At 22 years old, Hawa has lived many lives over. Born in Berlin, a nomadic childhood saw her move between Guinea, France, and the United States. As a 10-year-old living in New York City, she was offered a place in a highly selective young musicians program at Lincoln Center. Over the following few years, she had her music played at Carnegie Hall by the New York Philharmonic, and traveled with them to see it performed around the globe. Then, at 15, she gave it all up—well, classical music, anyway.
And so began phase two of Hawa, the artist. (Born to a Muslim family, she was named after the Qu’ran’s equivalent of Eve.) After quietly beginning to post music online—frank expressions of sexuality laid over silky R&B synths and skittering, trap-inflected beats—she was signed by the cult British alternative label 4AD at 17. In 2020, she had arguably her first breakout moment after performing during Telfar’s critically acclaimed Pitti Uomo fashion show. With a hefty bank of songs behind her, she was poised to release her first album later that year—an album that, she explains, bears little resemblance to the debut record she released last week, titled Hadja Bangoura.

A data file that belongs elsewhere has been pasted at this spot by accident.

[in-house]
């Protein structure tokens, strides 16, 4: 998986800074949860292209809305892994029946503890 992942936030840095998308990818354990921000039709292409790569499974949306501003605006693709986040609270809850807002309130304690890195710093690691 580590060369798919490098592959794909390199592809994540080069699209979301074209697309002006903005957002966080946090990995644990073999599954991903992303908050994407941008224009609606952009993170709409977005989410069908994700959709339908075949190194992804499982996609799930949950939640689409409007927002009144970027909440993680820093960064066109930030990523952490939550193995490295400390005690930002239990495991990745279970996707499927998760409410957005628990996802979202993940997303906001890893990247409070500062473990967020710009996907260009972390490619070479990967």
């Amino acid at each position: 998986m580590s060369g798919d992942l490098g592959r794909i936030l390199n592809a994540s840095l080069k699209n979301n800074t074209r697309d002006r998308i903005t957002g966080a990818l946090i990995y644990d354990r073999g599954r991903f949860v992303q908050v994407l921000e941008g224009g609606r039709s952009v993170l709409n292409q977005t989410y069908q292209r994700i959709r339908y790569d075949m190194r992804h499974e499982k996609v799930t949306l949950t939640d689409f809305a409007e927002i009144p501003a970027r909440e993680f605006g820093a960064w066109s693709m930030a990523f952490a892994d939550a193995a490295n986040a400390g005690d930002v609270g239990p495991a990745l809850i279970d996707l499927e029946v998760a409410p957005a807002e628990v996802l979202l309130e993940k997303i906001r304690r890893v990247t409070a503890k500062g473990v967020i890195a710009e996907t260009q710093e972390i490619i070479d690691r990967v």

“I feel like all the stuff that I was making before, I just personally wasn’t impressed by it,” she says matter-of-factly over a video call from her home in Brooklyn. “It was very, very soft, and it didn’t feel real to me. There was so much chaos happening around me, and I wanted the music to reflect that.” Hawa is such a perfectionist, it turns out, that the record went through three entirely different iterations before it reached the form you can hear today. “I can be very hard on myself and I can obsess over things,” she says in something of an understatement. “It got to a point where it became more of an obsession, and not an obsession in a good way—it was fucking me over. I had to find that perfect balance, which I describe as a structured mess.” She breaks into a hearty laugh: “Also, I just get bored very easily.”